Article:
For all the undoubted joy experienced by the Hyundai team in the wake of its fourth win of the season, all of them thanks to Thierry Neuville, there must have been a small kernel of disappointment buried within the elation. The knowledge that, with a little more luck and a few less errors, it could have been crowning its driver as WRC champion and taking the manufactures’ gong back home to Seoul, that must sting.
Still, the i20 Coupe WRC’s dominant display down under will no doubt give the team heart as the off-season, as well as giving them a solid foundation on which to build towards 2018. The event itself was a typically Aussie affair, with intense high speed sections, technically demanding corner complexes, treacherously slippy gravel, unflinching trees – and a correspondingly high rate of attrition!
Friday belonged to another Hyundai driver and one who will no doubt look to cement his position within the team moving forward, Andreas Mikkelsen. The Norwegian has been a significant factor in every one of the 3 events he’s started for Hyundai this year, and each time it’s ended in disappointment. This time was to be no different but there was no inkling of this on Friday, a day Mikkelsen made his own on an an event he admits is one of his favourites. He won 5 out of Friday’s 8 stages and ended the day 20.1 seconds to the good, and it would have taken a very brave man to bet against him, especially as the his nearest challenger was actually his team mate, Thierry Neuville.
The first full day of Rally Australia 2017 was anything but plain sailing for many of Mikkelsen’s competitors though, with Kris Meeke’s chronically painful season continuing unabated. At first the Northern Irishman was able to keep the pace-setting Hyundai’s in check, splitting Mikkelsen and Neuville for most of the morning, but a costly slide into the undergrowth in Sherwood saw him drop a good 10 seconds. He managed to salvage the day and ended it in third place overall, still within touching distance of Neuville.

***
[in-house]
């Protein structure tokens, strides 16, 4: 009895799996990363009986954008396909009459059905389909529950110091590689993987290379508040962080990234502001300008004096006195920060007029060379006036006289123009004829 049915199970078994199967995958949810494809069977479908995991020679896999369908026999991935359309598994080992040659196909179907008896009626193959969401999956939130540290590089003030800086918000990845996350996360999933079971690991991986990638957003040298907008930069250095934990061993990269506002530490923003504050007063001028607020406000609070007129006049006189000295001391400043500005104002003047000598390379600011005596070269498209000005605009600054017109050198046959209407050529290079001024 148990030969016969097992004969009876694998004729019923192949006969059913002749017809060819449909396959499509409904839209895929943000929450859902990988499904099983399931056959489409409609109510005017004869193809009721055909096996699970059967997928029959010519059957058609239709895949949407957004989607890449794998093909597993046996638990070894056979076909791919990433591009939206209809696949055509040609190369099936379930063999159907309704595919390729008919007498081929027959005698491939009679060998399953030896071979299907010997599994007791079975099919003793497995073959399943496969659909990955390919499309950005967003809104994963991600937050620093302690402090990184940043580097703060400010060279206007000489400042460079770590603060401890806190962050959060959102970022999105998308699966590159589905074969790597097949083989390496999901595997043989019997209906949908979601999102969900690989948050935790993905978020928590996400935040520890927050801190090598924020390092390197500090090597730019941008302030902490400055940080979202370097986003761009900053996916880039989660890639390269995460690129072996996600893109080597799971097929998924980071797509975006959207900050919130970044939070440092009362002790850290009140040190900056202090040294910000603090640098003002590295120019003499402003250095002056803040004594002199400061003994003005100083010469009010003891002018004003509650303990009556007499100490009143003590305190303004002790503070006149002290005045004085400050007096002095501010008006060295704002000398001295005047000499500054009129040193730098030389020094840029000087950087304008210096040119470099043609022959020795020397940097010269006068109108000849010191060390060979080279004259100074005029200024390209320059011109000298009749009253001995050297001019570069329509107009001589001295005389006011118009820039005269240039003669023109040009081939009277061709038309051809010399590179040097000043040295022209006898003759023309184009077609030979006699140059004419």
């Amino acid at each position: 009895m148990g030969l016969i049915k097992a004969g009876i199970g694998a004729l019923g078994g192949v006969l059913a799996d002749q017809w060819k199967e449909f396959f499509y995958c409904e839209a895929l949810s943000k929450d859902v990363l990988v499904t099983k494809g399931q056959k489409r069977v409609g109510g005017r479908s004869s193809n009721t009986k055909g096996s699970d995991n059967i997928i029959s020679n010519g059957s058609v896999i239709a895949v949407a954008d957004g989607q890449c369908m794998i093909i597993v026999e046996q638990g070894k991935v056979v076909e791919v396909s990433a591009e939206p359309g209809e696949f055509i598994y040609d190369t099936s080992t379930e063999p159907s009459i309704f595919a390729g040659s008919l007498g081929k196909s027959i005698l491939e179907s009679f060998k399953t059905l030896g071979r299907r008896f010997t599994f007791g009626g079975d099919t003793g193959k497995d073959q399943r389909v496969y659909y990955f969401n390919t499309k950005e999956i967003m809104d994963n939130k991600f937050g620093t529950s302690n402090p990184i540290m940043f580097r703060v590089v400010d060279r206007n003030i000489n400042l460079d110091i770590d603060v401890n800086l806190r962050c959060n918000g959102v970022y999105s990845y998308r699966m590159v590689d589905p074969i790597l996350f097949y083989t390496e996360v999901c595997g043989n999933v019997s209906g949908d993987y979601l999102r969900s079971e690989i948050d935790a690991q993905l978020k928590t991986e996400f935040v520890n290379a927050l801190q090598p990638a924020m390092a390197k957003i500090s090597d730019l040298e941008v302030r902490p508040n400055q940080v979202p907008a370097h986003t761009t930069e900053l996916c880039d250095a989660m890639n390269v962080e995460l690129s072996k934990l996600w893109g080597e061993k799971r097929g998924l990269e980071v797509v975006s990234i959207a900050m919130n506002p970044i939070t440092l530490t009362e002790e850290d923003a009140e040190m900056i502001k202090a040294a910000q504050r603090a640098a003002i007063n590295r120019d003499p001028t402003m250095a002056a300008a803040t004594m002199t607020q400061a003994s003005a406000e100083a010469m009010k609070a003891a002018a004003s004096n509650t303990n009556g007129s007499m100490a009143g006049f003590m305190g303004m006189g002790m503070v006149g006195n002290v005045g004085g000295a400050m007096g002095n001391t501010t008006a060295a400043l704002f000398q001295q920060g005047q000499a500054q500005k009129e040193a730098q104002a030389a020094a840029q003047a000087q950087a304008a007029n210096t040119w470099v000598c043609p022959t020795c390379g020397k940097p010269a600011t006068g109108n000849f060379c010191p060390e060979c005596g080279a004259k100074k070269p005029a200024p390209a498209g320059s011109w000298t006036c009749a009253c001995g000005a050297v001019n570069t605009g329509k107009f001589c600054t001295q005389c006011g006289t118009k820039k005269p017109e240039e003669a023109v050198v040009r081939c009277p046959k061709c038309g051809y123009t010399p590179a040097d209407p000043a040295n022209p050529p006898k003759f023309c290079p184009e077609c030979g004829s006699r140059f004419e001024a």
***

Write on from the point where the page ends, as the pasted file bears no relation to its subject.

Ott Tanak’s continually improving pace saw him haul the Fiesta into the now three-way fight for fourth, joining the Yaris of Jari-Matti Latvala and the C3 of Craig Breen. All 4 cars were covered by a scant 3.1 seconds (with Hayden Paddon a mere 5.2 seconds further back in 7) at the close of play on Friday. Sebastian Ogier was hampered by his road position and could only manage eighth, almost 10 seconds down on Paddon and another 10 or so seconds ahead of Stephane Lefebvre, with Elfyn Evans down in 10th.
The rally leader was the first to feel the wrath of the Aussie scrubland when he crested an innocuous looking right hander on the second stage of Saturday morning, SS10 (Newry), cutting the inside of the corner in utterly conventional fashion…and receiving a pair of punctures for his trouble! He was forced to retire from the day’s action due to having just the one spare tyre, which duly promoted his team mate to a lead he was to hold for the remainder of the event. It wasn’t all plain sailing for Neuville though as the Belgian was one of several drivers to miss a junction and lose time (he also damaged his gearbox), with Meeke and Ogier also falling prey to the innocent enough looking stretch of road.